TWO gaping holes, one of them about five metres deep, developed late on Wednesday at the Dovedale end of Bacon Street as the Clarence River was near the top end of its peak.
Though none of the council officers at the site wished to be officially quoted, several theories abounded as to what the holes were exactly.
What is known is that the holes, which are some 20 metres apart from one another, follow the line of underground stormwater pipes which run east-west along Bacon Street.
Each hole was at least three metres in diametre and council workers filled one of the holes, closest to the river, with truckloads of sand and gravel until 12.30am yesterday.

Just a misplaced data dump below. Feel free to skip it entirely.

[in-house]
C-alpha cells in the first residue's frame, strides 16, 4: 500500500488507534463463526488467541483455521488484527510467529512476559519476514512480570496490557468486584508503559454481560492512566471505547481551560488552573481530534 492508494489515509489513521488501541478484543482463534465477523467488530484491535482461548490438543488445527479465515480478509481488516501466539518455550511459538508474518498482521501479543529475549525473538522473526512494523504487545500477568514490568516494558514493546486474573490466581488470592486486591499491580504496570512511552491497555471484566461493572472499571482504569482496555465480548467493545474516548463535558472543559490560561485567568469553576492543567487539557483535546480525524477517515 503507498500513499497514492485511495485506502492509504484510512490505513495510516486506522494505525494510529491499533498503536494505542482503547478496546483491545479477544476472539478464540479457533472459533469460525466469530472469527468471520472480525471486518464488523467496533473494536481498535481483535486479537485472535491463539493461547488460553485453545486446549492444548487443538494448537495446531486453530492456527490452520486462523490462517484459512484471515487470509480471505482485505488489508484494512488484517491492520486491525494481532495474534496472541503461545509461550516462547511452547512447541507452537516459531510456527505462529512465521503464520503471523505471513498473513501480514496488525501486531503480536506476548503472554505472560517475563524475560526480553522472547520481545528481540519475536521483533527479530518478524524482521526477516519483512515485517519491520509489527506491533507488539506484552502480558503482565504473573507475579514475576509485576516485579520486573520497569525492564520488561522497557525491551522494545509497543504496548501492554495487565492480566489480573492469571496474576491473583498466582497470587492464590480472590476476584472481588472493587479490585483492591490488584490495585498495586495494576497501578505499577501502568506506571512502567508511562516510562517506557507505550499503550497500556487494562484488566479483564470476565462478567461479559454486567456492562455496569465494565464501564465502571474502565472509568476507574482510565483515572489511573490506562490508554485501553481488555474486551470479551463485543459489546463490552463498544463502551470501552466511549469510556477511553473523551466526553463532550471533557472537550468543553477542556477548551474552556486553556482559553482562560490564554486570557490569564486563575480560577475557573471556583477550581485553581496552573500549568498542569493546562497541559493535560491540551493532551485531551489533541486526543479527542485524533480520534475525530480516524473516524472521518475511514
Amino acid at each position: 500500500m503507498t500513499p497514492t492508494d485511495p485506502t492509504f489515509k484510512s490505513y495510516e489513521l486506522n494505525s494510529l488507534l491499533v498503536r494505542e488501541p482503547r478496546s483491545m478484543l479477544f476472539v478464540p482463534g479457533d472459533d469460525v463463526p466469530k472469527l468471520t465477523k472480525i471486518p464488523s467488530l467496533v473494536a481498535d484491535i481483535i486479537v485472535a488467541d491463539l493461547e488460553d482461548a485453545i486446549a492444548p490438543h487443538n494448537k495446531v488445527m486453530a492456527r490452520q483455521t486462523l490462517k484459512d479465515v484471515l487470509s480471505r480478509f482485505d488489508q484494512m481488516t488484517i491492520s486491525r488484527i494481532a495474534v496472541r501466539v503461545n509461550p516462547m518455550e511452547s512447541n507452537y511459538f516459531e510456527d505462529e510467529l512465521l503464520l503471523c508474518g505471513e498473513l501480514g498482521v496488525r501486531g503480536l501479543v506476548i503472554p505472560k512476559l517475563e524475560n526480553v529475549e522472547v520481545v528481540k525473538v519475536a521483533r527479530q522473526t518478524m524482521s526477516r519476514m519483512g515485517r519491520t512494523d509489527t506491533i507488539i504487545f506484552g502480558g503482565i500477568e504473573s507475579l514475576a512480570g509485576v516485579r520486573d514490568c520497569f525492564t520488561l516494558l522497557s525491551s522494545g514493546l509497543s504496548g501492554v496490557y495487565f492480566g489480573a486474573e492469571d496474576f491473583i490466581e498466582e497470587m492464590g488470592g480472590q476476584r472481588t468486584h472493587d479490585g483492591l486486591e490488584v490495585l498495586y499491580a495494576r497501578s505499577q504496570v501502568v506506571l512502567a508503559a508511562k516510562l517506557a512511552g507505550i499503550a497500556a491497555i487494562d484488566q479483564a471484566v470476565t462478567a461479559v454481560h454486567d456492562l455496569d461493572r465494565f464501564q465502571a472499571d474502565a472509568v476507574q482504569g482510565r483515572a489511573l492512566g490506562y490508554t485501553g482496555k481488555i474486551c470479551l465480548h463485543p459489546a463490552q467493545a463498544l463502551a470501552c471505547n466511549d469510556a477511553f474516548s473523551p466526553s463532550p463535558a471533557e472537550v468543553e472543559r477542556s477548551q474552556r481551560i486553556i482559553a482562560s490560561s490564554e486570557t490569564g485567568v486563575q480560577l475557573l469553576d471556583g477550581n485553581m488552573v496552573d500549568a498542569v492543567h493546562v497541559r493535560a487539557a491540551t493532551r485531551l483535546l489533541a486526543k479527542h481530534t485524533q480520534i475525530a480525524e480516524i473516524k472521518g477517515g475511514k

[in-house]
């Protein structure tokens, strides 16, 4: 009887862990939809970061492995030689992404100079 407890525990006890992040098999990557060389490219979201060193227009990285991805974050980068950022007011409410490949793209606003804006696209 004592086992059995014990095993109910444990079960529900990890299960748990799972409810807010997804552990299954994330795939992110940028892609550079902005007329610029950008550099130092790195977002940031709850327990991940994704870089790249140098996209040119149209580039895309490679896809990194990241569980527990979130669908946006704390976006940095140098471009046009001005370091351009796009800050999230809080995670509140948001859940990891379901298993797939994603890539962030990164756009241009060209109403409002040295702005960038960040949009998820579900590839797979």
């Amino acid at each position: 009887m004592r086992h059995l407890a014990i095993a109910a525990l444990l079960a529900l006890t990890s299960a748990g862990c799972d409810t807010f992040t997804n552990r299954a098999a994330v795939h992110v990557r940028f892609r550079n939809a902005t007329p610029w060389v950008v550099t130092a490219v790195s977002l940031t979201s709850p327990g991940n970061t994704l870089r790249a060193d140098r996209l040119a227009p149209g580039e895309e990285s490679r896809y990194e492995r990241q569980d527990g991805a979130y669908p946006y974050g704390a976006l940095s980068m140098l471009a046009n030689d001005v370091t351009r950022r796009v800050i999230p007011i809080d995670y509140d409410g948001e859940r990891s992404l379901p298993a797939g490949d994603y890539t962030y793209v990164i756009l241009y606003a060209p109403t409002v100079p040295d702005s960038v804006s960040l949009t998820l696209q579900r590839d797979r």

Additionally – a gully which sits in a low point (north-south) and crosses Bacon Street near Kent Street, had filled with water from the flooding Clarence.
Late night witnesses at the scene and council officers alike agreed there hadn’t been near enough rain in the Grafton area to fill up the gully with rainwater.
Some residents of Kent Street had been warned by the SES to be prepared for flooding of their ground floors if the problem could not be fixed by council.
Intriguing theories included water running along sand which is used to cushion stormwater pipes, or holes in pipes sucking in the ground from above with the tremendous pressure of gushing floodwaters running through stormwater pipes. But the exact diagnosis is still undetermined.